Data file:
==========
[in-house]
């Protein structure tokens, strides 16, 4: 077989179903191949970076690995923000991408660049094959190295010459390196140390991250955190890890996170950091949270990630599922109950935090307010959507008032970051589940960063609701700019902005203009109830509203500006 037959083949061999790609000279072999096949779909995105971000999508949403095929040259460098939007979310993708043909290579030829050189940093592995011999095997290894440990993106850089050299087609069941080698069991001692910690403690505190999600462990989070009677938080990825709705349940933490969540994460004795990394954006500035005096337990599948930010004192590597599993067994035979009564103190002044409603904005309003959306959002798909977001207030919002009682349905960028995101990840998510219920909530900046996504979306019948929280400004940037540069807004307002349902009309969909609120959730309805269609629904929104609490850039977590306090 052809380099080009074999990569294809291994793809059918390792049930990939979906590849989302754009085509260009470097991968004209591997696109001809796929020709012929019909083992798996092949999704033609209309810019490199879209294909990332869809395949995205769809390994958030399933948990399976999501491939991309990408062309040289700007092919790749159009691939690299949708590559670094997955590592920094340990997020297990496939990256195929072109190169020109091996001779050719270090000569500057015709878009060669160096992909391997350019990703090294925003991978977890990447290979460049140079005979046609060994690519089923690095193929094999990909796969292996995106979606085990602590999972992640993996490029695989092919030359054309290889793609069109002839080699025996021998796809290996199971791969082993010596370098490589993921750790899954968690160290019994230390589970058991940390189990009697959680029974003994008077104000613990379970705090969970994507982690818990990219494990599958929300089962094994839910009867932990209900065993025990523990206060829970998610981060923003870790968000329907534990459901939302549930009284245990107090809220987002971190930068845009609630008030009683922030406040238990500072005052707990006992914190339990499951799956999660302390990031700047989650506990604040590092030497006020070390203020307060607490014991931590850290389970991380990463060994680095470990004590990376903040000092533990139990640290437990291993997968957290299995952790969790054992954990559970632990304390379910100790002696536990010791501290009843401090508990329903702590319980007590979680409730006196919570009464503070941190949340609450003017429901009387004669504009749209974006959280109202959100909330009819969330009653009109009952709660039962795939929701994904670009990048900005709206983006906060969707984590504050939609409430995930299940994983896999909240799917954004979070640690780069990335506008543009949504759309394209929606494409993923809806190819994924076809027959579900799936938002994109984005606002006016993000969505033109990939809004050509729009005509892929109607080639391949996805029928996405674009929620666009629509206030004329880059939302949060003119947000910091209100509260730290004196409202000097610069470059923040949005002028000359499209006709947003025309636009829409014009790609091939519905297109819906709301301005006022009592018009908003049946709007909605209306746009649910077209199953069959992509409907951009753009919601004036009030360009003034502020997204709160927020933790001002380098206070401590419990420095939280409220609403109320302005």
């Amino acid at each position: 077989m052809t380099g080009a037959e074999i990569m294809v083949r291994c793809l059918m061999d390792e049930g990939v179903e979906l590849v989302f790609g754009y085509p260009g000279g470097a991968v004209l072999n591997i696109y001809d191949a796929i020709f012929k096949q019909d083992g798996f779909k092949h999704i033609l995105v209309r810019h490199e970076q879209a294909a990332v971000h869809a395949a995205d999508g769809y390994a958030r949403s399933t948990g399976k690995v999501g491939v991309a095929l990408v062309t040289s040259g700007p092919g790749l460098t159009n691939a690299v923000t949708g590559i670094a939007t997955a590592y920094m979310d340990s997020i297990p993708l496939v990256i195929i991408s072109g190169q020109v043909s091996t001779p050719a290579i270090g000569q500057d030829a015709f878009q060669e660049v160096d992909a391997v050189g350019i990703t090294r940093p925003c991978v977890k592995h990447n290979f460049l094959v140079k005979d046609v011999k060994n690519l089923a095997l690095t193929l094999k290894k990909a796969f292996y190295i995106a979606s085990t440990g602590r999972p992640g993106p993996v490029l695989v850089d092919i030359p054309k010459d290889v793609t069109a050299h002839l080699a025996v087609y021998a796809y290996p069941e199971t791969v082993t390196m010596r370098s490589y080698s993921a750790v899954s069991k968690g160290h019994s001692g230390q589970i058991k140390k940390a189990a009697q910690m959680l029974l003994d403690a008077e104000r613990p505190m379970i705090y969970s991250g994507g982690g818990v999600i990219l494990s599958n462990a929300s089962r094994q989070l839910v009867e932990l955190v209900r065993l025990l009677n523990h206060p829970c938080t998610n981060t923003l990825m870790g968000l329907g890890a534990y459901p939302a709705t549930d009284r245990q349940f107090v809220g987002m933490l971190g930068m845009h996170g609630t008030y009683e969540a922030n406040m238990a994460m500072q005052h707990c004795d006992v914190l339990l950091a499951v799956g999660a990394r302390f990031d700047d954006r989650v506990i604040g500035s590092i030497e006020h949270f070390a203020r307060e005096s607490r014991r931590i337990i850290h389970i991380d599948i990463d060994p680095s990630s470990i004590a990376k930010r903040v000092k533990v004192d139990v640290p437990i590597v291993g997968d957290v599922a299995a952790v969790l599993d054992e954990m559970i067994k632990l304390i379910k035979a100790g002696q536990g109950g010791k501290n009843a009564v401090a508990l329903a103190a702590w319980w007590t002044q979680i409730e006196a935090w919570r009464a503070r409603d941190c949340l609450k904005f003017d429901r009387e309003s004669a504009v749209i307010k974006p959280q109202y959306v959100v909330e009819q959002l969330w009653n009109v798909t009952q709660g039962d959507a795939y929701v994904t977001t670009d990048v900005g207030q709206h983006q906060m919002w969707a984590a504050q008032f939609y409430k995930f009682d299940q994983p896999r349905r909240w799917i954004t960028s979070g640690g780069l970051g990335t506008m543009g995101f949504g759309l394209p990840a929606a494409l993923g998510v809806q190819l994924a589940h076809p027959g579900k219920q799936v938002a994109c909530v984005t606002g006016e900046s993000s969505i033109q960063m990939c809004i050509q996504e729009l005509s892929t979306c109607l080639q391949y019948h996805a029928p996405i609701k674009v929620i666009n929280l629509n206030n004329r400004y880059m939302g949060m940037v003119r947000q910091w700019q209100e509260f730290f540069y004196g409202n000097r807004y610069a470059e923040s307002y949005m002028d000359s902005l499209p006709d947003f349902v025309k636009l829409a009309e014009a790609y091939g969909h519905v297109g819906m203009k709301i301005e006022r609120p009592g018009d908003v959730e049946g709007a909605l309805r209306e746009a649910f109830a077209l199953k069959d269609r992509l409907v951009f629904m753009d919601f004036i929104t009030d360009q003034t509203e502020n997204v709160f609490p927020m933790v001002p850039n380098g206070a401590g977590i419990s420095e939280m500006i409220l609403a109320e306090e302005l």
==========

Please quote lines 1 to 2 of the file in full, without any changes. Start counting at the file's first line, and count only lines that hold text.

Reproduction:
[in-house]
């Protein structure tokens, strides 16, 4: 077989179903191949970076690995923000991408660049094959190295010459390196140390991250955190890890996170950091949270990630599922109950935090307010959507008032970051589940960063609701700019902005203009109830509203500006 037959083949061999790609000279072999096949779909995105971000999508949403095929040259460098939007979310993708043909290579030829050189940093592995011999095997290894440990993106850089050299087609069941080698069991001692910690403690505190999600462990989070009677938080990825709705349940933490969540994460004795990394954006500035005096337990599948930010004192590597599993067994035979009564103190002044409603904005309003959306959002798909977001207030919002009682349905960028995101990840998510219920909530900046996504979306019948929280400004940037540069807004307002349902009309969909609120959730309805269609629904929104609490850039977590306090 052809380099080009074999990569294809291994793809059918390792049930990939979906590849989302754009085509260009470097991968004209591997696109001809796929020709012929019909083992798996092949999704033609209309810019490199879209294909990332869809395949995205769809390994958030399933948990399976999501491939991309990408062309040289700007092919790749159009691939690299949708590559670094997955590592920094340990997020297990496939990256195929072109190169020109091996001779050719270090000569500057015709878009060669160096992909391997350019990703090294925003991978977890990447290979460049140079005979046609060994690519089923690095193929094999990909796969292996995106979606085990602590999972992640993996490029695989092919030359054309290889793609069109002839080699025996021998796809290996199971791969082993010596370098490589993921750790899954968690160290019994230390589970058991940390189990009697959680029974003994008077104000613990379970705090969970994507982690818990990219494990599958929300089962094994839910009867932990209900065993025990523990206060829970998610981060923003870790968000329907534990459901939302549930009284245990107090809220987002971190930068845009609630008030009683922030406040238990500072005052707990006992914190339990499951799956999660302390990031700047989650506990604040590092030497006020070390203020307060607490014991931590850290389970991380990463060994680095470990004590990376903040000092533990139990640290437990291993997968957290299995952790969790054992954990559970632990304390379910100790002696536990010791501290009843401090508990329903702590319980007590979680409730006196919570009464503070941190949340609450003017429901009387004669504009749209974006959280109202959100909330009819969330009653009109009952709660039962795939929701994904670009990048900005709206983006906060969707984590504050939609409430995930299940994983896999909240799917954004979070640690780069990335506008543009949504759309394209929606494409993923809806190819994924076809027959579900799936938002994109984005606002006016993000969505033109990939809004050509729009005509892929109607080639391949996805029928996405674009929620666009629509206030004329880059939302949060003119947000910091209100509260730290004196409202000097610069470059923040949005002028000359499209006709947003025309636009829409014009790609091939519905297109819906709301301005006022009592018009908003049946709007909605209306746009649910077209199953069959992509409907951009753009919601004036009030360009003034502020997204709160927020933790001002380098206070401590419990420095939280409220609403109320302005």